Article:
The Redondo Beach City Council this week will weigh whether to empower the city manager to create new, enforceable rules on what people can do in the city’s public libraries, a move largely spurred by complaints that library officials have been unable to kick out those who are homeless who disrupt other patrons — those homeless advocates say this initiative addresses the wrong problem.
“Individuals who cannot or do not regulate their own conduct, persistently annoy other patrons or disrupt the quiet enjoyment of these public facilities,” the draft ordinance reads, “make it impossible for the facilities to serve their intended purposes.”
It’s been difficult for library staff to get compliance from some patrons because the facility rules, which have historically been set by the Library Commission, are not enforceable, according to a staff report. Under Redondo’s municipal code, only the City Council and city manager can establish enforceable rules.
The ordinance, if it passes on Tuesday, Jan. 4, would direct City Manager Mike Witzansky to create a rulebook regulating disruptive behavior, noise, offensive odors, health and sanitation hazards and bringing possessions into libraries. The rules, however, may not unreasonably or unfairly restrict anyone’s access to libraries and other public meeting facilities.
Redondo Beach in 2019 started a pilot program to beef up the city’s response to the impact of homelessness on residents and the community, according to a staff report. As part of that, city officials heard from residents that inappropriate and disruptive behaviors in libraries were the biggest issues, including aggressive behavior toward staff and other patrons, extreme body odor, blocking aisles with personal belongings and blocking stairwells to charge cell phones, per the staff report.
The rules would have to be posted prominently, the staff report said. Violators would get two warnings before they could be told to leave a facility and if they still refuse to leave, they could be guilty of a misdemeanor, arrested and jailed for up to six months and/or fined up to $1,000.
Violators could also have their library visitation and book-borrowing privileges revoked for up to a year
Anyone who has overdue library fines that are more than $10 or fails to return borrowed library materials in a timely manner can also get their borrowing privileges suspended until the fines are brought to $10 or below, according to the draft ordinance.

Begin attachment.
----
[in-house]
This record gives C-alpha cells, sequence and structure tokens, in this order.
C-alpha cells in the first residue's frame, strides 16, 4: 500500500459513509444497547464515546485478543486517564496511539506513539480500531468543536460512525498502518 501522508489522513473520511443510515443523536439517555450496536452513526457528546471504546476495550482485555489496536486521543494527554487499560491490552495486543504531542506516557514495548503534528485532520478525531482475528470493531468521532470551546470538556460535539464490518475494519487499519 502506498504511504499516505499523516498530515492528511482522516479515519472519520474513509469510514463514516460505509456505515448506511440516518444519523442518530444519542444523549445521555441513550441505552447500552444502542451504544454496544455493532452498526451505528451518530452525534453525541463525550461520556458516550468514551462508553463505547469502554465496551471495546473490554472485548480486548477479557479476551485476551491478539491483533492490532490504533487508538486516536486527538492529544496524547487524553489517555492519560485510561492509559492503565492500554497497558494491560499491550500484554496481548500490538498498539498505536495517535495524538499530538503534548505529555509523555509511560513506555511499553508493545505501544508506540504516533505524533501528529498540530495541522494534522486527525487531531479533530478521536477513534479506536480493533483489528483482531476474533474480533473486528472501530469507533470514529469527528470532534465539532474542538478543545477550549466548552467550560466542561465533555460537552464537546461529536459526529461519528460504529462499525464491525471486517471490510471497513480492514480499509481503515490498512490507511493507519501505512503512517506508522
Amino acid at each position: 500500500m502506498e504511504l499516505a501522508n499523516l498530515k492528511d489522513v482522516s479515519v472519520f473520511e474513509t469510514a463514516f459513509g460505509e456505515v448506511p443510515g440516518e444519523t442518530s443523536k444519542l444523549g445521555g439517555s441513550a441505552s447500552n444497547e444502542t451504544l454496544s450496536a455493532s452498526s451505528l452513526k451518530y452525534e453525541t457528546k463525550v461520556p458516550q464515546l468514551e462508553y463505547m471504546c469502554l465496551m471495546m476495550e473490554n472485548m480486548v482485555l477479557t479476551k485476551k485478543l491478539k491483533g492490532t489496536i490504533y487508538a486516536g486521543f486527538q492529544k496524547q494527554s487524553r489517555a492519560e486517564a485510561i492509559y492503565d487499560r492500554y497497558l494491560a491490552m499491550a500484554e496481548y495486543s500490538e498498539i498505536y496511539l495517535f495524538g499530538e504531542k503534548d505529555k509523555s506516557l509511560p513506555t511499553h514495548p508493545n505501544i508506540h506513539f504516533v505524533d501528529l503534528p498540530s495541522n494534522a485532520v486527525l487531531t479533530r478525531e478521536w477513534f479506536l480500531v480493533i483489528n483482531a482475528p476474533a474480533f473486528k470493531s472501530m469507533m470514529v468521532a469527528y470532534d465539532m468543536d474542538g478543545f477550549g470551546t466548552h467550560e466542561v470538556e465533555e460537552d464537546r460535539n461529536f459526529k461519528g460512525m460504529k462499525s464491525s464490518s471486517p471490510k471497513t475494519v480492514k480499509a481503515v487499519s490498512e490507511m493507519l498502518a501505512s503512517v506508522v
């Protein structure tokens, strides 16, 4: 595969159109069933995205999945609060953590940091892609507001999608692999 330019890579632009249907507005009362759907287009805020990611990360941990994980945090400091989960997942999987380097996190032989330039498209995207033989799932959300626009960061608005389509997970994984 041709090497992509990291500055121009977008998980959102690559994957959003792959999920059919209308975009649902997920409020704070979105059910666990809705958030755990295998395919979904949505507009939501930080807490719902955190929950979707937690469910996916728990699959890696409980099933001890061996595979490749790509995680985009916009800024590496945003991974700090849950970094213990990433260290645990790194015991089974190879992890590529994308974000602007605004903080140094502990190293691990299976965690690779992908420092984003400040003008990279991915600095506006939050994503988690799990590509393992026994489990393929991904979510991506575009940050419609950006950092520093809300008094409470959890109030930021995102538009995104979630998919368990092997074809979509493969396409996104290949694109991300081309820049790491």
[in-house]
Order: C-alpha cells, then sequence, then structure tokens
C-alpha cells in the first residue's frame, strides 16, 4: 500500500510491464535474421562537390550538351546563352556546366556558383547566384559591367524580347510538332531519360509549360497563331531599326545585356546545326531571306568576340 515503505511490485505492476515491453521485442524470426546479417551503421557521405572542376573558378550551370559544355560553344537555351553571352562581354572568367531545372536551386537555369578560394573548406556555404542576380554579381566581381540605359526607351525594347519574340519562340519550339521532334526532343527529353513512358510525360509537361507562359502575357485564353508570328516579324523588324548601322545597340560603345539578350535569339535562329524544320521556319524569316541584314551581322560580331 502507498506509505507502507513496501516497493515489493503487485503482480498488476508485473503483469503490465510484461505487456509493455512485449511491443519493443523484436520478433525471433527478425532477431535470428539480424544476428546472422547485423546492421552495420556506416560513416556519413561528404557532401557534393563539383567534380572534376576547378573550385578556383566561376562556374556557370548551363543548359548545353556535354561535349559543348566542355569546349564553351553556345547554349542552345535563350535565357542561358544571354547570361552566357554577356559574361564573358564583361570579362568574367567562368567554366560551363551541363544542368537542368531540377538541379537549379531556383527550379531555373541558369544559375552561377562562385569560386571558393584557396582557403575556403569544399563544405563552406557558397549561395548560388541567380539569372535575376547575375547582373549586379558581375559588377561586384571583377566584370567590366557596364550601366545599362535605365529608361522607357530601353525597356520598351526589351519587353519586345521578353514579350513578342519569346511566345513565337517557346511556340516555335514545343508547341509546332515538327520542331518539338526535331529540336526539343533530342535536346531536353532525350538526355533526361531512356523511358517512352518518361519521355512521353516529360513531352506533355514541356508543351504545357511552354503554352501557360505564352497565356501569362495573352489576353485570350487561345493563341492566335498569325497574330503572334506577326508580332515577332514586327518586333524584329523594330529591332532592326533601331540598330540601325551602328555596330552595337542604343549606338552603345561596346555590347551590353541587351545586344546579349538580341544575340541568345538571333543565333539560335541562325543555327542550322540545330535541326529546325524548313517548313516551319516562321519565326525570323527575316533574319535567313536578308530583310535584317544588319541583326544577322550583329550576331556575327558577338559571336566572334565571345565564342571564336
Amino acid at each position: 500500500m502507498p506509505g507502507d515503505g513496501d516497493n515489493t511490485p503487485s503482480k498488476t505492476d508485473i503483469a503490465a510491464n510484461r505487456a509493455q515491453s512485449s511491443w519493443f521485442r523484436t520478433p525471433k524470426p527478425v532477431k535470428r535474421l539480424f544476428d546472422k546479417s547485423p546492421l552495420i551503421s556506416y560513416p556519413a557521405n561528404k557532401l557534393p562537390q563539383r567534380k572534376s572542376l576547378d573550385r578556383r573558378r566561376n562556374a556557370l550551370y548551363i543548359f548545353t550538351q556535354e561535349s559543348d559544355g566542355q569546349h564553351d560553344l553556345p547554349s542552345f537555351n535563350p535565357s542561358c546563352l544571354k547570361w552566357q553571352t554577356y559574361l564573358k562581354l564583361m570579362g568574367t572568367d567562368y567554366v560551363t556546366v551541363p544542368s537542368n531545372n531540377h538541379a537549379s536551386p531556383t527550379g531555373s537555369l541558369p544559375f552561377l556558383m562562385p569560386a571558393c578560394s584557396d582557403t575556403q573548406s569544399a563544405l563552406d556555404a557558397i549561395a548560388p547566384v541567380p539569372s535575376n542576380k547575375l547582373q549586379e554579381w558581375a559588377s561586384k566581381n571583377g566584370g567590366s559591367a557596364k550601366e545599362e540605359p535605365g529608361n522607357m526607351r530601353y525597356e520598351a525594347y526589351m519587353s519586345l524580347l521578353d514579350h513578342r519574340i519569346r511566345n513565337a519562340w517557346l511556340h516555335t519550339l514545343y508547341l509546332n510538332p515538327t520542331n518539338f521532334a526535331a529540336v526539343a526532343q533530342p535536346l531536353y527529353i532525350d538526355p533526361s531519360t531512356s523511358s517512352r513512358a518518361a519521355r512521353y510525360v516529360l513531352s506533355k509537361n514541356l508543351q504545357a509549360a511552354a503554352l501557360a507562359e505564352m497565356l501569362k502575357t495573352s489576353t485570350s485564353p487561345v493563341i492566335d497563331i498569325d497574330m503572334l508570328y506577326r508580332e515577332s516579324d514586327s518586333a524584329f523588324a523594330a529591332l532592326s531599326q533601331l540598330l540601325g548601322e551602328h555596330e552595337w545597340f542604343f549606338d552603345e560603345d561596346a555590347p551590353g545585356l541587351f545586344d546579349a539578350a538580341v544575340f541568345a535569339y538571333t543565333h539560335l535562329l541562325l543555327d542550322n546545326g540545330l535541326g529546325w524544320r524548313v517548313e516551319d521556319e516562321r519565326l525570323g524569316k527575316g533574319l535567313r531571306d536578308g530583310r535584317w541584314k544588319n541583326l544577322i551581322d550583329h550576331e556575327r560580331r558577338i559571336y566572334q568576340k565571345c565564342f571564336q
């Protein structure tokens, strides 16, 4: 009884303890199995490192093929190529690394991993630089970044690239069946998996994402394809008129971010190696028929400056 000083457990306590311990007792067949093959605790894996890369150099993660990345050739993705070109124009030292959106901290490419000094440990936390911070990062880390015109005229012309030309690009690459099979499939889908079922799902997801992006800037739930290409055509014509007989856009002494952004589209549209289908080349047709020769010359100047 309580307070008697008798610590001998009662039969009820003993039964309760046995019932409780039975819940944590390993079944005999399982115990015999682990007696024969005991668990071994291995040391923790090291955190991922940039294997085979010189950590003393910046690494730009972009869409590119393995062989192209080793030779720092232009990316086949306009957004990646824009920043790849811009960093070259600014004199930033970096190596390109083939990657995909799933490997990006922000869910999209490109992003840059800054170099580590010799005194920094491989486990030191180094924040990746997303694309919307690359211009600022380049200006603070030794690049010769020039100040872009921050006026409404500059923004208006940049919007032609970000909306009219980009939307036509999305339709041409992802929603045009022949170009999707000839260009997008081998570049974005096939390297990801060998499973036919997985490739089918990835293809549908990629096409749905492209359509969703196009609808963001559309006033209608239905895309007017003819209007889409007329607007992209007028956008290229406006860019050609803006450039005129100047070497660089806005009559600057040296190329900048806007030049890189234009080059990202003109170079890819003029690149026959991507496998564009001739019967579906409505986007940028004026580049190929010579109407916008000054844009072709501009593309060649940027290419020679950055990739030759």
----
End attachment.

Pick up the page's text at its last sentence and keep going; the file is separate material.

Folks, however, would be able to appeal their visitation and borrowing suspensions.
The people who cause the problems outlined in the ordinance, however, are likely ones who could benefit from a long-term city partnership with a mental health service provider, said Andrew Nishimoto, executive director of Family Promise of the South Bay.
Family Promise helps homeless families achieve housing stability by providing short-term shelter, meals, case management and hospitality.
A public library
“does need to be a safe place for individuals and families — both housed and unhoused — to go,”
Nishimoto said. “If there are legitimate safety concerts due to (certain) people being present, cities should take the lead in contacting mental health providers, homeless advocates and other partners that can help create solutions in a safe manner for all involved.
“Many of our neighbors who are experiencing homelessness use libraries for more than a warm place to stay,” he added, “but also to access resources so they can get back up on their feet, use educational opportunities online and through books, as well as communicate with their mental health providers and physicians.”
While many unhoused folks may have access to cell phones, Nishimoto said, they may still need the internet libraries provide in order to reach government agencies to get the documents they need to move into more stable living situations.
Any policy that could hinder the ability for them to do that, Nishimoto said, is a hindrance to the well being of the overall community.